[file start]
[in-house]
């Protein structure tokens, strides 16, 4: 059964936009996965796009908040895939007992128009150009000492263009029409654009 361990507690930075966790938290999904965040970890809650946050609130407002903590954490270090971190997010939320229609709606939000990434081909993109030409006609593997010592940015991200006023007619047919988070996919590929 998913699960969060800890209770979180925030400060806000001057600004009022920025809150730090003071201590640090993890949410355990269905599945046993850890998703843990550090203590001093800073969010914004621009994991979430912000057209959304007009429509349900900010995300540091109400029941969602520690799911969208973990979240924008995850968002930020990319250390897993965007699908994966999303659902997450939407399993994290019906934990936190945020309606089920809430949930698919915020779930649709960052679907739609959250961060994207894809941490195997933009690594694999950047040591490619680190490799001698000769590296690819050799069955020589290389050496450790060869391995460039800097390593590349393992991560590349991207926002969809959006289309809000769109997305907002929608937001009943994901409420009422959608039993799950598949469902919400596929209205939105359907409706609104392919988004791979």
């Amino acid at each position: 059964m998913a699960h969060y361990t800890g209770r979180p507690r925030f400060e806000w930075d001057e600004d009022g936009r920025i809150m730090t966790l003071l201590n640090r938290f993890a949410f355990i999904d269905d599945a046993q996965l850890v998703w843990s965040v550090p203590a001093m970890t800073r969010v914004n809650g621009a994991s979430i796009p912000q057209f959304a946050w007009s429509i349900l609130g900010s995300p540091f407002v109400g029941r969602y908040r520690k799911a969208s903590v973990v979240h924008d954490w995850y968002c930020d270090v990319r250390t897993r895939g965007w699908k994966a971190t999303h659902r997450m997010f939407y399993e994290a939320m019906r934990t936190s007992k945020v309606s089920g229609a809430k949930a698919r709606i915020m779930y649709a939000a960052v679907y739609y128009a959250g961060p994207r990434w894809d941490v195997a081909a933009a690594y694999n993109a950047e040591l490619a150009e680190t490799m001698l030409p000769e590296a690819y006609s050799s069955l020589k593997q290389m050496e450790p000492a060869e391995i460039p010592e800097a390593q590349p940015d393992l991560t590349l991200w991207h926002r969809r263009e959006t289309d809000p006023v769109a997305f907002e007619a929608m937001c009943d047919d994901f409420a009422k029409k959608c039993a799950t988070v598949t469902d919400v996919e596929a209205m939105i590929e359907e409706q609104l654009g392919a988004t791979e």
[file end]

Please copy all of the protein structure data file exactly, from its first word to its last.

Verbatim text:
[in-house]
């Protein structure tokens, strides 16, 4: 059964936009996965796009908040895939007992128009150009000492263009029409654009 361990507690930075966790938290999904965040970890809650946050609130407002903590954490270090971190997010939320229609709606939000990434081909993109030409006609593997010592940015991200006023007619047919988070996919590929 998913699960969060800890209770979180925030400060806000001057600004009022920025809150730090003071201590640090993890949410355990269905599945046993850890998703843990550090203590001093800073969010914004621009994991979430912000057209959304007009429509349900900010995300540091109400029941969602520690799911969208973990979240924008995850968002930020990319250390897993965007699908994966999303659902997450939407399993994290019906934990936190945020309606089920809430949930698919915020779930649709960052679907739609959250961060994207894809941490195997933009690594694999950047040591490619680190490799001698000769590296690819050799069955020589290389050496450790060869391995460039800097390593590349393992991560590349991207926002969809959006289309809000769109997305907002929608937001009943994901409420009422959608039993799950598949469902919400596929209205939105359907409706609104392919988004791979």
């Amino acid at each position: 059964m998913a699960h969060y361990t800890g209770r979180p507690r925030f400060e806000w930075d001057e600004d009022g936009r920025i809150m730090t966790l003071l201590n640090r938290f993890a949410f355990i999904d269905d599945a046993q996965l850890v998703w843990s965040v550090p203590a001093m970890t800073r969010v914004n809650g621009a994991s979430i796009p912000q057209f959304a946050w007009s429509i349900l609130g900010s995300p540091f407002v109400g029941r969602y908040r520690k799911a969208s903590v973990v979240h924008d954490w995850y968002c930020d270090v990319r250390t897993r895939g965007w699908k994966a971190t999303h659902r997450m997010f939407y399993e994290a939320m019906r934990t936190s007992k945020v309606s089920g229609a809430k949930a698919r709606i915020m779930y649709a939000a960052v679907y739609y128009a959250g961060p994207r990434w894809d941490v195997a081909a933009a690594y694999n993109a950047e040591l490619a150009e680190t490799m001698l030409p000769e590296a690819y006609s050799s069955l020589k593997q290389m050496e450790p000492a060869e391995i460039p010592e800097a390593q590349p940015d393992l991560t590349l991200w991207h926002r969809r263009e959006t289309d809000p006023v769109a997305f907002e007619a929608m937001c009943d047919d994901f409420a009422k029409k959608c039993a799950t988070v598949t469902d919400v996919e596929a209205m939105i590929e359907e409706q609104l654009g392919a988004t791979e």